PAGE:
In an annual report published by the Office for Civil Rights (OCR) with the U.S. Department of Health and Human Services Office for Civil Rights, it has been found that HIPAA complaints increased significantly in the period between 2017 and 2021. The report titled; ‘Annual Report to Congress on HIPAA Privacy, Security, and Breach Notification Rule Compliance’, complaints of alleged breaches to HIPAA’s regulations and the HITECH Act are detailed and compared with previous years. The OCR is obliged to provide a report on HIPAA compliance to Congress that includes data on the number of complaints received, compliance reviews conducted, and a summary of any ongoing audits. The OCR received more complaints in 2021 compared to 2020, however, fewer breaches were documented. No year has received more complaints since 2020, where the prevalence of the pandemic may have contributed. Without an increase in funding over this key five-year period, noticeable increases in the number of HIPAA complaints occurred, with an overall thirty nine percent increase from 2017 to 2021. Additionally, the number of breaches deemed to be more significant or severe saw a fifty eight percent increase over the period.
Many American Citizen’s private health information may be exposed if a data breach occurs at a location where their data is stored. This is not only damaging to the healthcare experience of the individual, but may also force the closure of the medical institution who’s information was accessed. The HIPAA privacy law was introduced in 1996 to mitigate the opportunity of third party’s accessing unauthorized information without the permission of the patient. The law ensures healthcare entities take the storage of their patients’ data with extensive care. Given the recent rise in cybersecurity attacks against hospitals and other healthcare organizations, the OCR’s lack of funding is concerning. According to studies, the healthcare industry is particularly vulnerable to cyberattacks due to its low cybersecurity investments, extensive usage of linked medical devices and health IT systems, and prevalence of sensitive and valuable personal data. Experts in this field are concerned about cybersecurity attacks derived from Russia’s invasion of Ukraine, which may lead to an increased accessibility to private information for third parties, leading to more breaches. The HHS encountered this early in 2023, issuing warning to hospitals regarding a Russian hacker activist collective known as ‘Killnet’, which alluded to possible targeting of hospitals and healthcare entities, not only in Ukraine but institutions around the world.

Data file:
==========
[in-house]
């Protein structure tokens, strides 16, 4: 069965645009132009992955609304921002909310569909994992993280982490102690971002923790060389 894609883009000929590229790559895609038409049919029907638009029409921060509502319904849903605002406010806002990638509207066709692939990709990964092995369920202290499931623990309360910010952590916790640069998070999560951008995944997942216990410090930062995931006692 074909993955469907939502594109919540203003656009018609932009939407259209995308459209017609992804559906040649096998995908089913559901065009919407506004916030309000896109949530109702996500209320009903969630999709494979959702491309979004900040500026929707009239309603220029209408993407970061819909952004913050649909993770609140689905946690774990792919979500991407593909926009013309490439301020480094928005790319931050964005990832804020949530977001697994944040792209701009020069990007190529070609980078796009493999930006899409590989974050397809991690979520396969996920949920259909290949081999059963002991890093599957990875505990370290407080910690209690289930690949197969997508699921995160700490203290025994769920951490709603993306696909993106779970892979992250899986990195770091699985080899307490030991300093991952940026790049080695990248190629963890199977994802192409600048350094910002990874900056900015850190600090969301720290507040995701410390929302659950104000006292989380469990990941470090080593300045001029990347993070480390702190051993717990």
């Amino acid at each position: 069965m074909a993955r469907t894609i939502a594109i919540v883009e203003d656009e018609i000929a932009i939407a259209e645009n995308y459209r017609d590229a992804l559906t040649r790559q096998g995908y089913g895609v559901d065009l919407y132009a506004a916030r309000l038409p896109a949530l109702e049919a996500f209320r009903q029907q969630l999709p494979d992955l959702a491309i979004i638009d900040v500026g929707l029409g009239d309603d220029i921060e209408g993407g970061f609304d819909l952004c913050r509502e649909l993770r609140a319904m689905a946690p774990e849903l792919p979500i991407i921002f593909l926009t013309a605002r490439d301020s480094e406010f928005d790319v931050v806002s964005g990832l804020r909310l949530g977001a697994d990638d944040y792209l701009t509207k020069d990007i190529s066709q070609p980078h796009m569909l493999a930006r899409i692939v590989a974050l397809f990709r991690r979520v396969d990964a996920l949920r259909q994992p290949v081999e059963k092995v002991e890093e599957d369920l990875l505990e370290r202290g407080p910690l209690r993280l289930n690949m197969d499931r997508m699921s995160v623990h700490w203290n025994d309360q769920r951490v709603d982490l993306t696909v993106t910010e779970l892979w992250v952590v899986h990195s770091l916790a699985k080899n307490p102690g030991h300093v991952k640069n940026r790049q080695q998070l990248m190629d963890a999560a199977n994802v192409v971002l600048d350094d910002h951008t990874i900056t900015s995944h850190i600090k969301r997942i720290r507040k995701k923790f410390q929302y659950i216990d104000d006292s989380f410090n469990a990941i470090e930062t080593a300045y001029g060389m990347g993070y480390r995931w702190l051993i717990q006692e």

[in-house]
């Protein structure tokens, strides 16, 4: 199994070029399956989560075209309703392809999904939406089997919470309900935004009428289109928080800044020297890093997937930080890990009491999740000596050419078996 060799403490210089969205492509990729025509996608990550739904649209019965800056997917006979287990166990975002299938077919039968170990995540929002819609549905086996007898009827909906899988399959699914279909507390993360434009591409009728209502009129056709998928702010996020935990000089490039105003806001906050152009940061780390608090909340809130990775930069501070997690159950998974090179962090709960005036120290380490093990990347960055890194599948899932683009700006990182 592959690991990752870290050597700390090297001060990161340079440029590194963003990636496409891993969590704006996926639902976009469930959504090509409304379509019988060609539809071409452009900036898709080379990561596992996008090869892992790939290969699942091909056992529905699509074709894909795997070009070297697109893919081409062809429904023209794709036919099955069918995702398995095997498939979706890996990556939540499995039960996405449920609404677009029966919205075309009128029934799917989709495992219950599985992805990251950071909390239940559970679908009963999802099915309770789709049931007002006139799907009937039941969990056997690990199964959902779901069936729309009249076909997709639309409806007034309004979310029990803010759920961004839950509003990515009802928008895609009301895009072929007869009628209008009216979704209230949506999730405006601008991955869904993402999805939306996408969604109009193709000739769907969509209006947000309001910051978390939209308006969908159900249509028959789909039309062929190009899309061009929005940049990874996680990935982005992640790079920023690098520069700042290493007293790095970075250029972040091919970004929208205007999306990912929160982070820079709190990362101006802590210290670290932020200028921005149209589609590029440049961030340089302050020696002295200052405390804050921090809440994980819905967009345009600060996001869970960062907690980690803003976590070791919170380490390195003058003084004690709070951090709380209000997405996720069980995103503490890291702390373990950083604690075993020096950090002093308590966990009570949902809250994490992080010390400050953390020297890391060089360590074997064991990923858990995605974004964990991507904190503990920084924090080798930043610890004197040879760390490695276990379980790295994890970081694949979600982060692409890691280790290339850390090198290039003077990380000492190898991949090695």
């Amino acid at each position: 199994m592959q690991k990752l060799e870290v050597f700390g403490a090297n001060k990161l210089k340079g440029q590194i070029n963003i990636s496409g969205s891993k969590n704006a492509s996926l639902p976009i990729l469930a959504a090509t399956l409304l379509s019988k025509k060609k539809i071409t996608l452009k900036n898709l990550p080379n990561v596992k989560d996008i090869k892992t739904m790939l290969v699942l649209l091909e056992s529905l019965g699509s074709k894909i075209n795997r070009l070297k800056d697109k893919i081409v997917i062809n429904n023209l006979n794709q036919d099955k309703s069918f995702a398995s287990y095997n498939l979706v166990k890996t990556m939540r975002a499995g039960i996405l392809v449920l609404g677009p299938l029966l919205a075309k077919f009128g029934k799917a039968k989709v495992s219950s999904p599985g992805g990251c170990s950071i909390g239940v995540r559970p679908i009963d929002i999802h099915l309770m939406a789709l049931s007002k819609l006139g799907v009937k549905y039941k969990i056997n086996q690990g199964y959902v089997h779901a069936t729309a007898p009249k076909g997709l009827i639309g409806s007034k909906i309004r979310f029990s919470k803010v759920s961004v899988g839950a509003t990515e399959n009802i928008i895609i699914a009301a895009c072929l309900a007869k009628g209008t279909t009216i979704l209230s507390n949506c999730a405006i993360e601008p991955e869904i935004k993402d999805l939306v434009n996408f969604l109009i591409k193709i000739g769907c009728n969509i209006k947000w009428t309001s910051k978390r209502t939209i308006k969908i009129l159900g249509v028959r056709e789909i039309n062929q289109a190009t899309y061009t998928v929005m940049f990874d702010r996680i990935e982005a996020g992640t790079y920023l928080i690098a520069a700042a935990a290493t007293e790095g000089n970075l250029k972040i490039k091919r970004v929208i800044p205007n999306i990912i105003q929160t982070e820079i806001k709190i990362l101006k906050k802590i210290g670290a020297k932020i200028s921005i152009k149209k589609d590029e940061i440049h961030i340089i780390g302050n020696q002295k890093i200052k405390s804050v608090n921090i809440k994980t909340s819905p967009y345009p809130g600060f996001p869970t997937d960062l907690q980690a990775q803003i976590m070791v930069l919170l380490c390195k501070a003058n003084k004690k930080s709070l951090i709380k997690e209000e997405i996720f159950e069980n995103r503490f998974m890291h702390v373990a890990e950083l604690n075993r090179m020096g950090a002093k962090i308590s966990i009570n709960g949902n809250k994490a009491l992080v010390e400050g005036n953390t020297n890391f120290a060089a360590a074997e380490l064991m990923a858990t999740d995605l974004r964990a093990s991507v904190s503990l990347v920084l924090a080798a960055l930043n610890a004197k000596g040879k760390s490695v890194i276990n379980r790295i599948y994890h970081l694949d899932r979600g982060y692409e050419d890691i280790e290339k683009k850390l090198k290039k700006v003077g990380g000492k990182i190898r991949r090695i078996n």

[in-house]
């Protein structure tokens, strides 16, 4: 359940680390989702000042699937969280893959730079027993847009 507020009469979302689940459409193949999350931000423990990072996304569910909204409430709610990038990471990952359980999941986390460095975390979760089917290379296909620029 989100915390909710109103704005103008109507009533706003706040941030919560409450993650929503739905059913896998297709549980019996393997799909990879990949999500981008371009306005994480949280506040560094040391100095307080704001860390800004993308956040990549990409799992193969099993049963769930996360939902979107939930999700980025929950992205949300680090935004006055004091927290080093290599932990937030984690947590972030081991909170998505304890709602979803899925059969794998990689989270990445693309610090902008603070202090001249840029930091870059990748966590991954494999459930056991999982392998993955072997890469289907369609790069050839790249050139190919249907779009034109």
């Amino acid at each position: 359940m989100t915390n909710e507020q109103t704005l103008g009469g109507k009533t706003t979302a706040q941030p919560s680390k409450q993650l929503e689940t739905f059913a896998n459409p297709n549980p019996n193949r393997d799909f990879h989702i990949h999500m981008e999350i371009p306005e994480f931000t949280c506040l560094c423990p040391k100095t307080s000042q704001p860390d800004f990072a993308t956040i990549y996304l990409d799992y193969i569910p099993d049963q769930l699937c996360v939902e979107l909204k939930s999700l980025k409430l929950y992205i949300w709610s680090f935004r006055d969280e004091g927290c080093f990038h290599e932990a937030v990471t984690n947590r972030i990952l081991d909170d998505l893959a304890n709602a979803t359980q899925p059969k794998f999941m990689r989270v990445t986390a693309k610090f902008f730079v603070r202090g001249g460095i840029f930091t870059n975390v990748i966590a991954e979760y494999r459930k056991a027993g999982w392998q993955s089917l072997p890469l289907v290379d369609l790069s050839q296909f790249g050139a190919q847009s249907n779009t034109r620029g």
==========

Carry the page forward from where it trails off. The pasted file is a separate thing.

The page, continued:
The OCR continues to develop the levels of compliance nationwide through outreach events, hosting over 200 in 2021 to raise awareness where possible. As well as this, the OCR introduced a website detailing the regulations of HIPAA, which received nearly half a million visits per month two year ago, in 2021.
The following entities are considered covered entities liable to the regulations of HIPAA:
- organizations that issue healthcare coverage plans
- healthcare providers
- business associates of healthcare providers that engage in the exchange of patient information.